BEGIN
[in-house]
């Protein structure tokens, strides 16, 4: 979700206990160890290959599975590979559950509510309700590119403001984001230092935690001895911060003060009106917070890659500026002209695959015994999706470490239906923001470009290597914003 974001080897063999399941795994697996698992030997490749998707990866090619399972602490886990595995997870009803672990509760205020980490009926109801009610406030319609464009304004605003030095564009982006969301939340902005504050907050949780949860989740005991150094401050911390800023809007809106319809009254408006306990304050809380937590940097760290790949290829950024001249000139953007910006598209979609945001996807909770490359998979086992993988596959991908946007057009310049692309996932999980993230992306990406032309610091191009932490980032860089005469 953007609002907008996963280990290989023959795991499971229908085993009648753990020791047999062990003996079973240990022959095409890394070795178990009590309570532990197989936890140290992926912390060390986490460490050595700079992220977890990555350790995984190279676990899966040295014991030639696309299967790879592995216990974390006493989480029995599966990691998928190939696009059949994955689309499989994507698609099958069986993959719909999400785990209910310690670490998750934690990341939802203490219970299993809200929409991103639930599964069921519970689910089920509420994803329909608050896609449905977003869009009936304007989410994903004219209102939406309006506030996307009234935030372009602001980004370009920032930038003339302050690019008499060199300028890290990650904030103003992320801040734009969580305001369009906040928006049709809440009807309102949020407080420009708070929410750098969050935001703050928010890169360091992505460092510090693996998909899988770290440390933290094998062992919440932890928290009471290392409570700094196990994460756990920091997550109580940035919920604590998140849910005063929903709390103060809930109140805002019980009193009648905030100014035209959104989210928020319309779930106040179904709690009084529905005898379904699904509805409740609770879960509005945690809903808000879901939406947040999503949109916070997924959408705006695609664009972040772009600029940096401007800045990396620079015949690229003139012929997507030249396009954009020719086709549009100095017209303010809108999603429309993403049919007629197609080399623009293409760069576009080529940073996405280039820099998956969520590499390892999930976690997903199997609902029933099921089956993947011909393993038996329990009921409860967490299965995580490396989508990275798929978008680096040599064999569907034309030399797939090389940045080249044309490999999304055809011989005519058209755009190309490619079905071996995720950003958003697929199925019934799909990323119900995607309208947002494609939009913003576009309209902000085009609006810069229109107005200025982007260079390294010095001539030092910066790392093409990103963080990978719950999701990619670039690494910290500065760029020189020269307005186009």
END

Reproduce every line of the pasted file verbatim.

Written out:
[in-house]
């Protein structure tokens, strides 16, 4: 979700206990160890290959599975590979559950509510309700590119403001984001230092935690001895911060003060009106917070890659500026002209695959015994999706470490239906923001470009290597914003 974001080897063999399941795994697996698992030997490749998707990866090619399972602490886990595995997870009803672990509760205020980490009926109801009610406030319609464009304004605003030095564009982006969301939340902005504050907050949780949860989740005991150094401050911390800023809007809106319809009254408006306990304050809380937590940097760290790949290829950024001249000139953007910006598209979609945001996807909770490359998979086992993988596959991908946007057009310049692309996932999980993230992306990406032309610091191009932490980032860089005469 953007609002907008996963280990290989023959795991499971229908085993009648753990020791047999062990003996079973240990022959095409890394070795178990009590309570532990197989936890140290992926912390060390986490460490050595700079992220977890990555350790995984190279676990899966040295014991030639696309299967790879592995216990974390006493989480029995599966990691998928190939696009059949994955689309499989994507698609099958069986993959719909999400785990209910310690670490998750934690990341939802203490219970299993809200929409991103639930599964069921519970689910089920509420994803329909608050896609449905977003869009009936304007989410994903004219209102939406309006506030996307009234935030372009602001980004370009920032930038003339302050690019008499060199300028890290990650904030103003992320801040734009969580305001369009906040928006049709809440009807309102949020407080420009708070929410750098969050935001703050928010890169360091992505460092510090693996998909899988770290440390933290094998062992919440932890928290009471290392409570700094196990994460756990920091997550109580940035919920604590998140849910005063929903709390103060809930109140805002019980009193009648905030100014035209959104989210928020319309779930106040179904709690009084529905005898379904699904509805409740609770879960509005945690809903808000879901939406947040999503949109916070997924959408705006695609664009972040772009600029940096401007800045990396620079015949690229003139012929997507030249396009954009020719086709549009100095017209303010809108999603429309993403049919007629197609080399623009293409760069576009080529940073996405280039820099998956969520590499390892999930976690997903199997609902029933099921089956993947011909393993038996329990009921409860967490299965995580490396989508990275798929978008680096040599064999569907034309030399797939090389940045080249044309490999999304055809011989005519058209755009190309490619079905071996995720950003958003697929199925019934799909990323119900995607309208947002494609939009913003576009309209902000085009609006810069229109107005200025982007260079390294010095001539030092910066790392093409990103963080990978719950999701990619670039690494910290500065760029020189020269307005186009």